Microsoft Office is a helpful tool in certain respects, but sometimes tools like Publisher are quite troublesome with complex tasks. We’ve probably all been there: try to move a text box, but you end up shifting an entire floor plan by mistake! Those minutes tend to add up for what should have been simple changes.
That’s why it’s a great idea to learn how to use Adobe Suite, which comes equipped with a few programs: Illustrator, InDesign, Photoshop and more. You can move your content across different programs with ease and generate PDFs for others who want to see your work. This flexibility enables you to support company initiatives for going paperless.
Adobe may seem intimidating at first, but there are a number of tutorials online to guide you through the processes for generating a polished and professional body of work. Your company may even be able to point you to internal workshops or provide funds to pay for your course if it’s part of your performance plan.
Today we’ll discuss tips for using Adobe Illustrator. We’ll use the example of designing and editing floor plans, but these principles will fit any shape-based project. Floor plans are essential in any large office as an invaluable resource for both administration and daily use among co-workers, especially for areas that receive clients.
Illustrator works better than Publisher because it allows you to break entire shapes into individual paths or segments that you can manipulate easily. This functionality is possible because you can upload a computer-aided design (CAD) straight into Illustrator. Ask the unit that created the basic floor plan to send the file as an AutoCAD, which you can then open directly in Illustrator. The paths or individual segments will already be set. Remove walls by clicking on segments with the Selection Tool and press “Delete.” Click and drag segments to move walls or even lengthen walls by pulling on the end of the lines. It’s very quick and if you make a mistake, hit “Ctrl” and “Z.”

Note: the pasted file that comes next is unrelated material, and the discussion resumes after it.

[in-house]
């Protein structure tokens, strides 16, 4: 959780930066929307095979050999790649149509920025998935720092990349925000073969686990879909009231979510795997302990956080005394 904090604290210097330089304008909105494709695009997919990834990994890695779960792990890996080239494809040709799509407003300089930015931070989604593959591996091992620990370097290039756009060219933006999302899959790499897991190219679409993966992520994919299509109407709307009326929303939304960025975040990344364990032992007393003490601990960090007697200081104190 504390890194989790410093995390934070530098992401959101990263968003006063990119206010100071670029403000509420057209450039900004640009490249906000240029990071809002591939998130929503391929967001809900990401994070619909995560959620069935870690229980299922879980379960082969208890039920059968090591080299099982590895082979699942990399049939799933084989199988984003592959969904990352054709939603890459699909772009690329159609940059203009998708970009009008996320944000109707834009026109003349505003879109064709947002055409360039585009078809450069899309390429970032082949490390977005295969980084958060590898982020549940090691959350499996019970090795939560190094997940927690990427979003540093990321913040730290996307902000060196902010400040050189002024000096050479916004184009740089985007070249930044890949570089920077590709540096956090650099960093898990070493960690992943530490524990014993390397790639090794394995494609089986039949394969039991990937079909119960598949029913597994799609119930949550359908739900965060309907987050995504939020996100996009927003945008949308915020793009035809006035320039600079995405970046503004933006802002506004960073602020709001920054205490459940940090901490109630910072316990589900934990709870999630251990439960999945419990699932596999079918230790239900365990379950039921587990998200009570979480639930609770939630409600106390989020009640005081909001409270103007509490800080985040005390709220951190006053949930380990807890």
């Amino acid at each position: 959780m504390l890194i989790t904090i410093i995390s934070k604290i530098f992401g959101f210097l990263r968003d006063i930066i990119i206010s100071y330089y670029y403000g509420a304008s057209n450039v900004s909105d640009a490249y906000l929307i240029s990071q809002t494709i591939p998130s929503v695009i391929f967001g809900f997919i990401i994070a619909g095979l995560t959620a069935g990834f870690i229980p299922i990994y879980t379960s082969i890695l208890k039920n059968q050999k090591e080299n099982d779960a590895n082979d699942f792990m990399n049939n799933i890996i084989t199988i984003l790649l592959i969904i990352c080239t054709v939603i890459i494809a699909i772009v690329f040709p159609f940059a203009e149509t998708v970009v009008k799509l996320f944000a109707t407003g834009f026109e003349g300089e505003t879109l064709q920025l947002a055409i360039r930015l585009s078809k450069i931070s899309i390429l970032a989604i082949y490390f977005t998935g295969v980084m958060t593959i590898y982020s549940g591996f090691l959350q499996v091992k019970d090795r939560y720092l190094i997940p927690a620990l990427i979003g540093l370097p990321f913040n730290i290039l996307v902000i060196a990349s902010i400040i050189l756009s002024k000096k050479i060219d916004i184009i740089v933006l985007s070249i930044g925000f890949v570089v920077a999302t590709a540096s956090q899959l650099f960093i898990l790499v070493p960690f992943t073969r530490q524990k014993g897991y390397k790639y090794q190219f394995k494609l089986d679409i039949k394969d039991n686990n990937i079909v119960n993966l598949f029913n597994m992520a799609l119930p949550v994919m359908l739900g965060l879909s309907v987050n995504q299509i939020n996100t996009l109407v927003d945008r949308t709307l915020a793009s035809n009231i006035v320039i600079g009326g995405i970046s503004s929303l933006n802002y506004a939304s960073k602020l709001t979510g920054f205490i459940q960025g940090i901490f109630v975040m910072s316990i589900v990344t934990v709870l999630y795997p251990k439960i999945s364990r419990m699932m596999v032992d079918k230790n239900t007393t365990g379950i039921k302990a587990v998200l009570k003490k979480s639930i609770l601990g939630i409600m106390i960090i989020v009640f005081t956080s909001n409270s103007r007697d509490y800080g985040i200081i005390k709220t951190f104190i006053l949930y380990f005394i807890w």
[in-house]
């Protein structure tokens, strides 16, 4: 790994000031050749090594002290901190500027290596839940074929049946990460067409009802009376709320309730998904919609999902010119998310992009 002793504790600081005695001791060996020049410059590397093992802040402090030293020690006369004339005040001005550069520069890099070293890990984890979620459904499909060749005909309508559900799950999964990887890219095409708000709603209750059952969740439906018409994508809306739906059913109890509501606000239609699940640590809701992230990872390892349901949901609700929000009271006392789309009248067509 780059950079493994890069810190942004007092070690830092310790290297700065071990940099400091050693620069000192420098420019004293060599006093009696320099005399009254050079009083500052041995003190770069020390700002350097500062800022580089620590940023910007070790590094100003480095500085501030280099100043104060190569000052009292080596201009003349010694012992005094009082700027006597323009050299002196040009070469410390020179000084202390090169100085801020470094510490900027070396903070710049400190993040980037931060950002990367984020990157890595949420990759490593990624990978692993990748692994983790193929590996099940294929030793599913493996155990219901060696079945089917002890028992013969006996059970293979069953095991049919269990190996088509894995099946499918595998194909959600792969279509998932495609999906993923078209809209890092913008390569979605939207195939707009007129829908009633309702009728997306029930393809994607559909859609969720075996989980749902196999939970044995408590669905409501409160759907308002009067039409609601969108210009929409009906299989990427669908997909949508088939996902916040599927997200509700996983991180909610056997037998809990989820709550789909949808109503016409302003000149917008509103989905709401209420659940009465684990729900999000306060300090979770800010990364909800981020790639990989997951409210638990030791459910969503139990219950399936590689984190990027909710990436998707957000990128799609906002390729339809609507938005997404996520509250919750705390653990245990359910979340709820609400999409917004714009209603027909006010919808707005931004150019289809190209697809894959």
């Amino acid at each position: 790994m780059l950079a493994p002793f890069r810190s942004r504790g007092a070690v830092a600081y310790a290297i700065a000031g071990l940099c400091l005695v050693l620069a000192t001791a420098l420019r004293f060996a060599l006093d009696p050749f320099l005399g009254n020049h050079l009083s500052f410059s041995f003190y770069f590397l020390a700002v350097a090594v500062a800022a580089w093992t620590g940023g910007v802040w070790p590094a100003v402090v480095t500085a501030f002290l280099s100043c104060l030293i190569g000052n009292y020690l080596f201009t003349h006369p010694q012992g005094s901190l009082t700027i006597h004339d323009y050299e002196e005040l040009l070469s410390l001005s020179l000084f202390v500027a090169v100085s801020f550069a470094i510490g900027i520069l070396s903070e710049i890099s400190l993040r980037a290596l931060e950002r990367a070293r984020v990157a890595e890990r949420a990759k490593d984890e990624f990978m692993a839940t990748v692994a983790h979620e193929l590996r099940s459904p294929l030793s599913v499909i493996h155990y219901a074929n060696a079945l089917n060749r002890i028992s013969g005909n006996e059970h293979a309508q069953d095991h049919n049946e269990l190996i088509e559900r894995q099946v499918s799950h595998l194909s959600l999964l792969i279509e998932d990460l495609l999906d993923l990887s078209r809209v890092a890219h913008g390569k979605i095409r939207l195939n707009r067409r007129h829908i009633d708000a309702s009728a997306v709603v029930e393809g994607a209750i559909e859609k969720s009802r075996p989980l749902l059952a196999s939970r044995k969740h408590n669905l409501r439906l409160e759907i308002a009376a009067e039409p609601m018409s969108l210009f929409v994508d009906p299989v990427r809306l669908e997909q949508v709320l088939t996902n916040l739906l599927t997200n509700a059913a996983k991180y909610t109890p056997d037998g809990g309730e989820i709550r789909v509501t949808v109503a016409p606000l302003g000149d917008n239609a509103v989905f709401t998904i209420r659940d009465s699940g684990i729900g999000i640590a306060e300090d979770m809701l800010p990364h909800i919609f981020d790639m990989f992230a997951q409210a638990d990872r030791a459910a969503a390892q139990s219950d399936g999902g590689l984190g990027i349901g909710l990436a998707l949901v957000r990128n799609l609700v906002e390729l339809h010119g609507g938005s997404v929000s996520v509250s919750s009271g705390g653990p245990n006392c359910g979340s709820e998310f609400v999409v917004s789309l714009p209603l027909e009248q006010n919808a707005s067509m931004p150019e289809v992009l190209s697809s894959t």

If you need to resize entire “rooms” or sections of the map, use the more advanced Direct Selection Tool, which you will use to draw a square around the part of the floor plan that you want. Once you finish the square and click to finish, all the lines within that square are highlighted in blue. Use the Object menu and choose the option “Group,” which groups those lines into a single unit. Once you’ve moved or resized that portion, go back into the – menu and choose “Ungroup,” which breaks everything back into individual paths.
Once you’ve modified the floor plan walls to your liking, it’s time to add text boxes with employee name. Like Word and Publisher, you can pick colors, fonts, sizes, and direction. With Illustrator, you can play with the directionality even further by typing straight onto line segments that you’ve rotated. Perhaps you’re trying to label an area of the 3rd floor as “Not [Insert Your Company Name]” and run it over and “X” that you’ve drawn in.
Repeat these simple steps and it won’t be long until you’ve produced a clean and organized floor plan that everyone in your office will appreciate. You can save a version as a PDF for wide distribution, but hold onto the original file on Illustrator for future updates that take only seconds. Save yourself a lot of time by switching to Adobe Illustrator today!
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